It’s the last few days of the project eek! After barreling through the stop motion animation (still a few nitty gritty bits to do) we’ve all started working on some of the minor details of the film. Sacha has been doing a lot of editing, and Chen has been compositing the bead scans. I spent today hand stitching the opening title sequence. So much still to do, but I feel like we’re all working super well together and feel on top of things. Excited to see the final film now!
Recently I went to see the Wildlife photographer of the Year awards in the National History Museum. As I’ve started doing while at any form of exhibition, I took snapshots of the pictures I felt most drawn to, and tried to figure out what it was about the subject matter that interested me the most. I’ve attached the two photos below.
Both photographs focus on the natural world and the manmade world colliding. An earbud is not intended to be in the sea, while in the bird photo nature is reclaiming a manmade space. I think what it is I find interesting is things out of their presumed or preconceived context. I think this is a notion I would like to explore further in my graduate film, placing something every day in a completely different environment and seeing where that leads, or equally placing something ridiculous in an everyday environment and see how that plays out.
I know the notions and ideas I’m talking about are extremely simplistic and the basis for a lot of stories and narratives, but for the past few months I’ve been really trying to find the bare bones of what it is I’m naturally interested in, and therefore what kind of film I would enjoy making for the final months. Naturally from my BA practice I have very set ideals of what kind of issues I enjoy addressing, but I feel the graduate film gives scope to be extremely self-indulgent and pander to all those little purely aesthetic things I want to try play with, and incorporate into my animations. While a lot of the time I struggle to analyse my own work (at least without an obvious sense of bias), I find I come more quickly to conclusions about what it is I want to make by examining what others have made first.
The Wildlife Photographer of the Year runs until May 28th 2018, more details here.
Hand stitching the backdrop character’s expressions. Sacha’s designs are so ridiculously fun.
I’ve been trying to play with the idea of hand stitching different frames of Blue Giant’s facial expressions! These will go from grumpy to extremely angry, and I’m excited to see how they work out when we shoot them. Hopefully it works!
For the past few days I have been working on remaking Blue Giant, our main puppet within the film. Sacha’s design is beautiful, but the puppet made for the style frames have needed some editing to make them more functional for animation. I’ve had a lot of fun stitching him up and making him a bit more sturdy! He started off without hands or feet so I started there.
initial hand structure
process and attachment
For the feet I had to wrap large amounts of thick wire to support the puppet’s height, and so they would properly clamp to the magnets while animating. The wire within his legs was also too malleable to properly support the body, so I had to open up the legs and reenforce them with much heavier pieces of wire.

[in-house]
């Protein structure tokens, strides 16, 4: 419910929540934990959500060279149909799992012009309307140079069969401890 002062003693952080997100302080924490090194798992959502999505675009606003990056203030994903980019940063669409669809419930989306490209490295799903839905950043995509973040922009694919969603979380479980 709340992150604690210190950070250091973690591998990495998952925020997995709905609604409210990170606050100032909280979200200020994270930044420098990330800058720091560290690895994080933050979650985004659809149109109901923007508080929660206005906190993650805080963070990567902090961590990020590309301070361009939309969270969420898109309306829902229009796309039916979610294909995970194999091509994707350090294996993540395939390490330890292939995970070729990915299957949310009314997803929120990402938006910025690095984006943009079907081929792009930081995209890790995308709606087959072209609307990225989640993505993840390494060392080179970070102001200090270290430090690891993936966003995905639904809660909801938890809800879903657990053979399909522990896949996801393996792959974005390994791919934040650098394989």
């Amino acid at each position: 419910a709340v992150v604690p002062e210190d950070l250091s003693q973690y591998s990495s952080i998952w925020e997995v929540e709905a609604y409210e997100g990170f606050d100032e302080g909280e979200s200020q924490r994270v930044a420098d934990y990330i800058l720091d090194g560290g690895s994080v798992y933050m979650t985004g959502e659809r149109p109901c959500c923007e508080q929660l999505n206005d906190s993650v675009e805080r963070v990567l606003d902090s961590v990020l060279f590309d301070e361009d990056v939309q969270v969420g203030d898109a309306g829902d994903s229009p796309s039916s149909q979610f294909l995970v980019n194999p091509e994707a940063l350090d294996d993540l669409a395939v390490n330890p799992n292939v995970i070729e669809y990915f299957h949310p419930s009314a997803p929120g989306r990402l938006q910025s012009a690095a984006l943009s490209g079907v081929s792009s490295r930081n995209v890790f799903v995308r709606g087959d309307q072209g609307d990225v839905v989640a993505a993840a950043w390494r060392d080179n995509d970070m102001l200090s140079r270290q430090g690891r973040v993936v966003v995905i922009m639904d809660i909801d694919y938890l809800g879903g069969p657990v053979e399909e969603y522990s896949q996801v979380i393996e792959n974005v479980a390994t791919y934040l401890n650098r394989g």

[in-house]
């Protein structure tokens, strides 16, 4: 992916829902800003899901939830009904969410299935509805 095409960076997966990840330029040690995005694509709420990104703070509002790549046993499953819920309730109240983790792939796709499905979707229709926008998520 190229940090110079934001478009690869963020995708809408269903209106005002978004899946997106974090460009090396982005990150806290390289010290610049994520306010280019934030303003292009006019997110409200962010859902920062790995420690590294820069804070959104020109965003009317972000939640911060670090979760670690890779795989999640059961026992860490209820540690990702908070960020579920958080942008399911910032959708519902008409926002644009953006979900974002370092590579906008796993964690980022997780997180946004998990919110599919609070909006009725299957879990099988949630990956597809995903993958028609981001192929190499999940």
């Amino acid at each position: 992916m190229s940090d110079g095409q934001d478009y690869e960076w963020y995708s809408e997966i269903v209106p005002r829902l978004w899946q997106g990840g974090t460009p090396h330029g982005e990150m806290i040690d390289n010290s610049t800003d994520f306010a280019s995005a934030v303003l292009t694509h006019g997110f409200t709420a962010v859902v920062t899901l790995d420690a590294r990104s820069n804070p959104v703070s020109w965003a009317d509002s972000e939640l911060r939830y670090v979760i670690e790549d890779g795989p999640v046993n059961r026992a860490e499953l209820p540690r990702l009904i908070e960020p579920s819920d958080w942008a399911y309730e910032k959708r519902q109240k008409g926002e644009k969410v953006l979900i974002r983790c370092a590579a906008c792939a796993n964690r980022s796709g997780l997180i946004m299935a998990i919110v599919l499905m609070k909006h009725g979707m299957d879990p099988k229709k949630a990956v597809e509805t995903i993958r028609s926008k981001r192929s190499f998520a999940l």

The whole film was painstakingly beautiful from start to finish, and I of course was particularly enamoured with the internal story sequence, which was shot in the style of cut paper animation. I was disappointed to learn that this was actually digitally done to replicate the aesthetic of paper (obviously the images had been digitally retouched but I was kind of hoping the did the actual animation with physical paper), BUT the animators did work with a paper artist to achieve the right effects.
still from the paper story world of The Breadwinner found here
It’s like everything I love having a little baby together and hopefully if similar projects pop up in the future I could utilise my paper crafting skills alongside my animation skills. It was really inspiring to see something that encompassed everything I enjoy doing on a film screen. Go see the film if you get a chance it was so so gorgeous and heartbreaking and lovely.
Edit: Watch the video on the making of The Breadwinner on the official Facebook page here.
I went to the Photomasters Exhibition in the Old Truman Brewery last night. I found myself drawn in particular to the work of Lorenza Demata, who is completing her MA in LCC. According to her artist statement, her work deals with:
“ …notions of identity, distance and displacement in the migration context of London”.
“It is estimated that expatriates constitute approximately 40% of London population. At the same time, almost 50% of the total consumption of food resources in the UK relies on the importation of fruits and vegetables from other countries”
What drew me to the photographs (aside from the obviously striking block colours) is the notion of a portrait being faceless. This idea is something I dealt with a lot within my BA practice, and I think greatly enhanced my desire to study the MA specifically dealing with characters. What you can tell from a person’s clothing or the objects surrounding them to me is more interesting than straight ahead portraits.